I took photos from the far corner of her lot (left photo) and a view from the direction of her patio to demonstrate just how friendly I maintained this installation would be for this family.

OK, OK, you didn't get this far NOT to see the tower, so here it is from more observable angles, including from a more acute angle in my back yard, at the corner of Capitol Drive & Casaloma Drive as one approaches by car, from directly behind my house, and lastly, looking directly up.

The  Results

Does it work? Recall my objective at the beginning of this article: to enhance my receive ability.

The first step is to be sure the antennas resonate on frequency. That is measured by the Standing Wave Ratio (SWR) with 1.0 to 1 being perfect. 2.0 to 1 is acceptable and often one uses an antenna tuner to then match the transmitter to the antenna & feedline.

Resonance tests were considerably better than I anticipated, with SWR readings typically of 1.1 to 1 at resonance and often rising to only 1.2 to 1 at the band edges for most observations on the 75, 40, 20, 15, 10 and 2 meter bands.

I am a member of the YL System (#16824). I checked in, and quickly two stations called me for a contact and signal report. WK8Y (#16843) in Virginia gave me S9+20 dB. Then off the side of my beam, K5PCS (#16848) from Texas reported S9+15 dB. Those reports were quite pleasing.

Next I examined the receive capability of the Force 12 Yagi, with particular interest on a band I work often: 20 meters. I tuned to 14.230 MHz where I could get a steady SSTV signal and copied K4DXL from Florida.

With my beam pointed in his direction, the S-meter reading was S8. It dropped to S6 when the antenna was pointed in the opposite direction. I then switched to the Isotron 20, an antenna I had previously used. The signal came in S5.

Each one point increase in S-unit is 6 decibles, or a four-fold increase in signal strength, so an increase from S5 to S8 is quite substantial.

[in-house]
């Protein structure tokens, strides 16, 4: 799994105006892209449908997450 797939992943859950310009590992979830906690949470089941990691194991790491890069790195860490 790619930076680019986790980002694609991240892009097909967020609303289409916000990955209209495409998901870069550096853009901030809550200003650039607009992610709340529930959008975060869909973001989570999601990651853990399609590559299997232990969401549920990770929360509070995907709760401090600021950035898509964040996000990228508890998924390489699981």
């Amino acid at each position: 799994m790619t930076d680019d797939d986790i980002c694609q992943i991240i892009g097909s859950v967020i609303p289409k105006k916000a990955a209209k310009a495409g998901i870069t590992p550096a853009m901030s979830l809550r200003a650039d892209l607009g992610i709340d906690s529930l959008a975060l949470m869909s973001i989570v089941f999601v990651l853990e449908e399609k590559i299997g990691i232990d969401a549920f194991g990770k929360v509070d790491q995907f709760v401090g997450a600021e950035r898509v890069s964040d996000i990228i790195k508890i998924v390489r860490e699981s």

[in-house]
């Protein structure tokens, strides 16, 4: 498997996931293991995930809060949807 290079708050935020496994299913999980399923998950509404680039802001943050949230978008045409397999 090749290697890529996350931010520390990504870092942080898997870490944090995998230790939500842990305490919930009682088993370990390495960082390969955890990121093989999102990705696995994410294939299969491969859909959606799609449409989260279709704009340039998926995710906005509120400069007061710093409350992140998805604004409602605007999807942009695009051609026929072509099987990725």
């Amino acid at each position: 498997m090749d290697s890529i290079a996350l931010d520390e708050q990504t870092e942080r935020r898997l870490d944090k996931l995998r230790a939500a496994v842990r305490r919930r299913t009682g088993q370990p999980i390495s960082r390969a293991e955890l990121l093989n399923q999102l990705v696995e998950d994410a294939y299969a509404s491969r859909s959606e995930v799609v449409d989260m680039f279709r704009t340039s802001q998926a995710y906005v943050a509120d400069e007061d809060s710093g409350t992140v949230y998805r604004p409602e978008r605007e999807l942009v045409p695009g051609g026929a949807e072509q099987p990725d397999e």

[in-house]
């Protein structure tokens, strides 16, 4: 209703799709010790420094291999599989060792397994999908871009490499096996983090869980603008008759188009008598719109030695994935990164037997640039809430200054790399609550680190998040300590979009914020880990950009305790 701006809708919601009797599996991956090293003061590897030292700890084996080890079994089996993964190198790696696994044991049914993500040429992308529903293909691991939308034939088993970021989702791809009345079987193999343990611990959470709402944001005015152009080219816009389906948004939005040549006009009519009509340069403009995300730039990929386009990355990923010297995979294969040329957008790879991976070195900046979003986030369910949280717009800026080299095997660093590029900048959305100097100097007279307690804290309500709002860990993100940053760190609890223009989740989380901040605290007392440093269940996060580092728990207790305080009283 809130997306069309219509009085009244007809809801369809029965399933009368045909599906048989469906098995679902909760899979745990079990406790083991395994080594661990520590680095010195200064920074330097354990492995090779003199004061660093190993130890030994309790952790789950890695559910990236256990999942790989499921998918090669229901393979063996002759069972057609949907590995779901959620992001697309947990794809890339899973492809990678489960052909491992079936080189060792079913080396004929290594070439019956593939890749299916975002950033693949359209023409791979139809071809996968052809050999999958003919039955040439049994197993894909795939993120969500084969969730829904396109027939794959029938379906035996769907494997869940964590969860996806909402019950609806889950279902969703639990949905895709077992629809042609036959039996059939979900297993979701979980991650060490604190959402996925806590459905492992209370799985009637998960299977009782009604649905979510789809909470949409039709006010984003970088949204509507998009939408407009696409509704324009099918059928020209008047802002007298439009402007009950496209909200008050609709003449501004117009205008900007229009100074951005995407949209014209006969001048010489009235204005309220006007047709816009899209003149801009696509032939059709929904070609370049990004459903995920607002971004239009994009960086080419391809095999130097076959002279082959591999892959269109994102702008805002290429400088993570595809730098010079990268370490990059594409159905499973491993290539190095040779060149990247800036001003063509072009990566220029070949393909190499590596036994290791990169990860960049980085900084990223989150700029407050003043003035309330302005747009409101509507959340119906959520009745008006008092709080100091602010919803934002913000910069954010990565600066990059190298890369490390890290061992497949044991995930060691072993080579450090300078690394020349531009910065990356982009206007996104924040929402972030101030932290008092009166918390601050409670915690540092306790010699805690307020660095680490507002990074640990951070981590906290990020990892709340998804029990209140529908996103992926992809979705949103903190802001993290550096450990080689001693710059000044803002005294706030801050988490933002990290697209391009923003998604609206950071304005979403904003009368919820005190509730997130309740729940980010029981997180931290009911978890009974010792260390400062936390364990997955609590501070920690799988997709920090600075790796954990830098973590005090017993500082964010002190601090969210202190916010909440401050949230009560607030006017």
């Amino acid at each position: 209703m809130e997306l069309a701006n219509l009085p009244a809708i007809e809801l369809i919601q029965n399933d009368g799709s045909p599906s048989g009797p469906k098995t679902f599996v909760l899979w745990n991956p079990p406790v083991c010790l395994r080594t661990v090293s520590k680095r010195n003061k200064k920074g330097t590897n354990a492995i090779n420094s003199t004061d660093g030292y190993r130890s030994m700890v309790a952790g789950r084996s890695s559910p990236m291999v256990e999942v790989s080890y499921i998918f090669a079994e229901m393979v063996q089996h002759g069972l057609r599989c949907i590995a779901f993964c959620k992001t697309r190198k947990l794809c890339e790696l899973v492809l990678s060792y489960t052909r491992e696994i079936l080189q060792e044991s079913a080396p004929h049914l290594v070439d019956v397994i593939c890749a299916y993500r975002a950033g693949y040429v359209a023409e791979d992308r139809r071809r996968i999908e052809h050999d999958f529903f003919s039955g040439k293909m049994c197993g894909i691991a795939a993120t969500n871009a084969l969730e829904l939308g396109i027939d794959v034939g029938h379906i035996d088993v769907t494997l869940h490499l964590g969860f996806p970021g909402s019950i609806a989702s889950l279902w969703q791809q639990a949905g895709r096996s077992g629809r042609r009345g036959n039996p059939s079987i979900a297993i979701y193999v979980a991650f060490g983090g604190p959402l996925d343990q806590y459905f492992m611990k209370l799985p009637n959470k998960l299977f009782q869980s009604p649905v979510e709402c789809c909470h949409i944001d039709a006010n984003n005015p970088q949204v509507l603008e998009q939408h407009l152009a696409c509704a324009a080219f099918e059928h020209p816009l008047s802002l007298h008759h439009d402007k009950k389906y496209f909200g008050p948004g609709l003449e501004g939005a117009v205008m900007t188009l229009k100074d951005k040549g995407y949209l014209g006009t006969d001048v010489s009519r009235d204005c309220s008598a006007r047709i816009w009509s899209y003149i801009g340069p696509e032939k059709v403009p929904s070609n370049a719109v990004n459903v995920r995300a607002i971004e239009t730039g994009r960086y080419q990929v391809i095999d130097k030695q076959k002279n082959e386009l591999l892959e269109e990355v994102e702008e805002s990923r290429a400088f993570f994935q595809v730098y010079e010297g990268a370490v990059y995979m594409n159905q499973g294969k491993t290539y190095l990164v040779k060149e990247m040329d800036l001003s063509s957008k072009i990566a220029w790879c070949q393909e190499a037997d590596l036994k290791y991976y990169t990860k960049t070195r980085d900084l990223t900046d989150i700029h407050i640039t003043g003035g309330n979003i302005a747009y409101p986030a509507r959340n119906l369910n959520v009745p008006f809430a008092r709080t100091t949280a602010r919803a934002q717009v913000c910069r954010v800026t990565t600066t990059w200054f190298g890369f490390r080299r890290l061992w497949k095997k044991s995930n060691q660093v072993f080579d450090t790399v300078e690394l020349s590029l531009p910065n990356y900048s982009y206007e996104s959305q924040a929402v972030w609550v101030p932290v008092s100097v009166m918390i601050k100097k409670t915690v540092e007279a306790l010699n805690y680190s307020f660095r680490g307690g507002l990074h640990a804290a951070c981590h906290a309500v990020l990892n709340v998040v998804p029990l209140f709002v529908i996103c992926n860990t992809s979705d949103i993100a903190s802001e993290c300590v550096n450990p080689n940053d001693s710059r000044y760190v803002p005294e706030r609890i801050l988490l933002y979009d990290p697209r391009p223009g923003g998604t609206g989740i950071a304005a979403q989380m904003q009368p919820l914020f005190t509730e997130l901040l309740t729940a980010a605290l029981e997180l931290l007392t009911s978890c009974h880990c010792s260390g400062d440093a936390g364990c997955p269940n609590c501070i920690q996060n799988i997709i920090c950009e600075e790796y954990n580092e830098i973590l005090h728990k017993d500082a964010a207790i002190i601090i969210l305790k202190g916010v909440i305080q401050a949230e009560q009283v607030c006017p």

Next I tested a moderate signal on an SSTV QSO between hams in Pennsylvania (K3HSK) and Puerto Rico (KP4MP). Below are side-by-side comparisons between my previous receive capability and the new Yagi.

My good friend and SSTV mentor, Stu W2PTH, has a particularly powerful SSTV signal from New Jersey. In copying him, the S-meter reading jumps from S9+10dB to S9+30dB when I switch between my Isotron 20 and the Force 12 C-3 Yagi. That's pretty good considering he is working a ham in Spain and has his Mosely beam pointed away from me.

Soon after Stu finished his QSO, he called CQ and I was fortunate enough to contact him quite appropriately for my very 1st SSTV QSO using the Force 12 beam.

Stu gave me a fantastic signal report. He is very familiar with his rig of 13 years, and said he rarely hears a signal on 20 meters as strong as mine. At one point during our SSB QSO, he said I was 40 dB over S9!!! Wow.

Here is the CQ I received from Stu and then his reply transmission and signal report (tongue-in-cheek) back to me.

Then we went on to test my two antennas. At that time, my Isotron 20 produced an S9 signal strength and the Force 12 C-3 indicated S9+20 dB. Here are the comparative pictures which Stu received from me. The graphics and words from this analog transmission are much more distinct with the new antenna.

My 3rd SSTV QSO of the day occurred in the evening with Dutch KYØR from Pueblo, CO. He is a great ham with a great signal. Dutch was well aware of my tower project, so we talked for quite a while. He concluded with the following 73 picture, in 3-D. You would need special red-blue 3D glasses to fully enjoy the beauty of his Corvette!